3. even if I failed to notice that you had recommended Justin's book, I read it earlier this year and found it a page turner. Rarely have I seen someone so obsessed with sex (except you my favourite blogger), making friends with so many celebreties.
    I was in Paris last weekend and paid a visit to Gertrude Stein and Alice Toklas's grave (among others) who happened to be one of his closest friends.
    Justin did a tremendous literary work producing this book and I deeply envy you being acquainted with him.
    Please keep up your outstanding work.
    Love from France

  4. Anonymous IV,

    Aw, thanks. I can enjoy my Friday all the better for that comment.

  5. Chris,

    It's a good book, right? The exhibition just made it spring to life for me.

  6. Frenchie,

    'Page-turner' describes it well. And the book's been getting so much attention, too. Well-deserved, all of it. I'm glad you enjoyed it as well.

  7. Thank you for the post my friend. I cannot go but just the way you said how it was in there must be very interesting and nice to watch.
    You are always interesting to read even when you talk about art and other stuff.


  8. Rob & Readers,
    Alas, I am now on the west coast, otherwise I'd be on the next bus to Manhattan to see this show. Spring's book is a fascinating read on so many levels. I'm still amazed at Steward's many accomplishments. Great work on Spring's part both for preserving a strand of cultural history and his engaging narrative. As readers will know, this story could have been lost to history. Steward was isolated at the end of his life and wasn't able to take care of the archives that were still in his possession. Spring and others managed to help out on this.
    On a similar note, the homoerotic illustrations by Harry Bush were almost lost under conditions similar to Steward's. A good portion of Bush's illustrations were saved and published by a very determined John F. Carr. The scope of Carr's book is nowhere near Spring's effort or level of scholarship. Nevertheless, another small piece of gay sexual history has been saved. My take home lesson is that it's up to us to take care of our 'elders' and preserve their stories. On that note---for your readers, historians or preservationists who are interested in preserving a significant part of Manhattan's gay sexual history---Lou Maletta's story is waiting for a biographer.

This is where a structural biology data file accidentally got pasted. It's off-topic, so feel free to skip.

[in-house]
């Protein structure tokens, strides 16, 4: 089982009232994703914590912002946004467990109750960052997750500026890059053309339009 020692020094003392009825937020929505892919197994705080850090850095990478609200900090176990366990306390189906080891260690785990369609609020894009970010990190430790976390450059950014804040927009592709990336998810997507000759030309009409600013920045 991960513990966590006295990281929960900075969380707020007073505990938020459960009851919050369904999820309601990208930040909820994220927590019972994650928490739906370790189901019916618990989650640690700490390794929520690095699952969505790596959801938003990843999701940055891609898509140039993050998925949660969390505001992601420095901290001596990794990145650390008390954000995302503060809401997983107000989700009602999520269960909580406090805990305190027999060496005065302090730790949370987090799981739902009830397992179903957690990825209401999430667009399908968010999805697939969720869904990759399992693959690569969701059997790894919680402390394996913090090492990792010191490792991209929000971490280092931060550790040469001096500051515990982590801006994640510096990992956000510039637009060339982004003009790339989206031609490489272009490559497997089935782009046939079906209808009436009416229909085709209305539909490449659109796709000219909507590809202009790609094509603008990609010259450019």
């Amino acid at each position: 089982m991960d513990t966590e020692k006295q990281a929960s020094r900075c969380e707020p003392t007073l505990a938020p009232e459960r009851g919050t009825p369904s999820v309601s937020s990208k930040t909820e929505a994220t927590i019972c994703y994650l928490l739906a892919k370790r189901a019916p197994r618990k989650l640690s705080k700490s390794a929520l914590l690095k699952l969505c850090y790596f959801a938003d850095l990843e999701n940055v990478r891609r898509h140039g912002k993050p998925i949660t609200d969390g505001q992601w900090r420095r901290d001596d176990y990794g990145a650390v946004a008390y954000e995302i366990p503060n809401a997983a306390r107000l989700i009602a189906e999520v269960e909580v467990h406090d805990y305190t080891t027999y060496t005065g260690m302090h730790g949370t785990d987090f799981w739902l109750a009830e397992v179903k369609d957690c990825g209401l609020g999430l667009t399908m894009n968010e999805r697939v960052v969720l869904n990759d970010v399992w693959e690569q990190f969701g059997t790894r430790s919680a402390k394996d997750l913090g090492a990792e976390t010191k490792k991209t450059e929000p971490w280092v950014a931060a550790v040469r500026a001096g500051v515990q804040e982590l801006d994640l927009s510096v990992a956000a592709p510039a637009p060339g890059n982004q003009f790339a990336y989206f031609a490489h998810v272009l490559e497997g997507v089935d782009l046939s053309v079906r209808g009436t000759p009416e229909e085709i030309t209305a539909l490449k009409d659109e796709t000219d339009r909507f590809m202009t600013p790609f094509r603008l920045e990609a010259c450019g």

9. Dennis,

    That's a fascinating sidenote, there. Thanks for speaking up about Bush's illustrations. I love when I learn something from my readers.

  10. Rob,

    I was going to write you months ago to recommend Sspring's book. I should have known that a perv like you would already have uncovered it. :)

  11. The State of NY called MoSex's application for tax exemption a mockery. The Catholic Church spluttered that it should include a "death chamber" acknowledging how many have died from STDs. What makes the establishment snort must be *very* interesting ;-)

  12. Rahinpa,

    Hey, the author himself brought it to my attention! I didn't have to go uncovering anything!

  13. 2:41 Anonymous,

    Doesn't the Catholic church kind of depend on sex for continuing its population of adherents?

  14. Rob:

    Who knows? I am still trying to get how bread is not bread, wine is not wine, and 3 = 1 ;-)